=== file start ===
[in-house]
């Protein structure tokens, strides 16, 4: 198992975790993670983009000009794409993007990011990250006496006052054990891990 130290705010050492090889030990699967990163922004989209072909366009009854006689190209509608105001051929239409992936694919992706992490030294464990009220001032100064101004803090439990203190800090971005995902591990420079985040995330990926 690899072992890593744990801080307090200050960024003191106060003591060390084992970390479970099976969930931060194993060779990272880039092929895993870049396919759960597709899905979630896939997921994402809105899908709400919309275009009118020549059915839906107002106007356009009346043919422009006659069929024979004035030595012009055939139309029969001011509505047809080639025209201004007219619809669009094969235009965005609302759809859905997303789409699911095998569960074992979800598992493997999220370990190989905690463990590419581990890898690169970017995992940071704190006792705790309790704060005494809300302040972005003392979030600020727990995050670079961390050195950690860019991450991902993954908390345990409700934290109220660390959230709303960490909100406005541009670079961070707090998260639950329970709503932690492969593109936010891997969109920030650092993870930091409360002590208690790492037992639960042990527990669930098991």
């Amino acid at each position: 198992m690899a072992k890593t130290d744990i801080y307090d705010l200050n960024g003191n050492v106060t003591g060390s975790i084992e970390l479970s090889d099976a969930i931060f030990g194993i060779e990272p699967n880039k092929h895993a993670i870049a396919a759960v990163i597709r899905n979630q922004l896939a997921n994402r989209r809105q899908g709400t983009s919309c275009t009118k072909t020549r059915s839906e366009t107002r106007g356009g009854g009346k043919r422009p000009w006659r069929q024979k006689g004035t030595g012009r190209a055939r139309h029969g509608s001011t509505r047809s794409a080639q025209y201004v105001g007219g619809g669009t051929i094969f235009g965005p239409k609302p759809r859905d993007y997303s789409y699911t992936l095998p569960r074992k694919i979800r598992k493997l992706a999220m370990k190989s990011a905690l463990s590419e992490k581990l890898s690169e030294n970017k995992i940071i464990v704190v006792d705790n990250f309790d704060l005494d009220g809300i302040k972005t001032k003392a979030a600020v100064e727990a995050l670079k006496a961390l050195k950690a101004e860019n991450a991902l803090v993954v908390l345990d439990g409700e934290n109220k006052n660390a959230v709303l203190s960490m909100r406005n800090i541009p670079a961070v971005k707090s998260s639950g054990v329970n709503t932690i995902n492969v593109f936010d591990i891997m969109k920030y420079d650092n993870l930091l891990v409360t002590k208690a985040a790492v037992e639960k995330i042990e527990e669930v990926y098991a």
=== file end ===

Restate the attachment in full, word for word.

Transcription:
[in-house]
């Protein structure tokens, strides 16, 4: 198992975790993670983009000009794409993007990011990250006496006052054990891990 130290705010050492090889030990699967990163922004989209072909366009009854006689190209509608105001051929239409992936694919992706992490030294464990009220001032100064101004803090439990203190800090971005995902591990420079985040995330990926 690899072992890593744990801080307090200050960024003191106060003591060390084992970390479970099976969930931060194993060779990272880039092929895993870049396919759960597709899905979630896939997921994402809105899908709400919309275009009118020549059915839906107002106007356009009346043919422009006659069929024979004035030595012009055939139309029969001011509505047809080639025209201004007219619809669009094969235009965005609302759809859905997303789409699911095998569960074992979800598992493997999220370990190989905690463990590419581990890898690169970017995992940071704190006792705790309790704060005494809300302040972005003392979030600020727990995050670079961390050195950690860019991450991902993954908390345990409700934290109220660390959230709303960490909100406005541009670079961070707090998260639950329970709503932690492969593109936010891997969109920030650092993870930091409360002590208690790492037992639960042990527990669930098991």
């Amino acid at each position: 198992m690899a072992k890593t130290d744990i801080y307090d705010l200050n960024g003191n050492v106060t003591g060390s975790i084992e970390l479970s090889d099976a969930i931060f030990g194993i060779e990272p699967n880039k092929h895993a993670i870049a396919a759960v990163i597709r899905n979630q922004l896939a997921n994402r989209r809105q899908g709400t983009s919309c275009t009118k072909t020549r059915s839906e366009t107002r106007g356009g009854g009346k043919r422009p000009w006659r069929q024979k006689g004035t030595g012009r190209a055939r139309h029969g509608s001011t509505r047809s794409a080639q025209y201004v105001g007219g619809g669009t051929i094969f235009g965005p239409k609302p759809r859905d993007y997303s789409y699911t992936l095998p569960r074992k694919i979800r598992k493997l992706a999220m370990k190989s990011a905690l463990s590419e992490k581990l890898s690169e030294n970017k995992i940071i464990v704190v006792d705790n990250f309790d704060l005494d009220g809300i302040k972005t001032k003392a979030a600020v100064e727990a995050l670079k006496a961390l050195k950690a101004e860019n991450a991902l803090v993954v908390l345990d439990g409700e934290n109220k006052n660390a959230v709303l203190s960490m909100r406005n800090i541009p670079a961070v971005k707090s998260s639950g054990v329970n709503t932690i995902n492969v593109f936010d591990i891997m969109k920030y420079d650092n993870l930091l891990v409360t002590k208690a985040a790492v037992e639960k995330i042990e527990e669930v990926y098991a």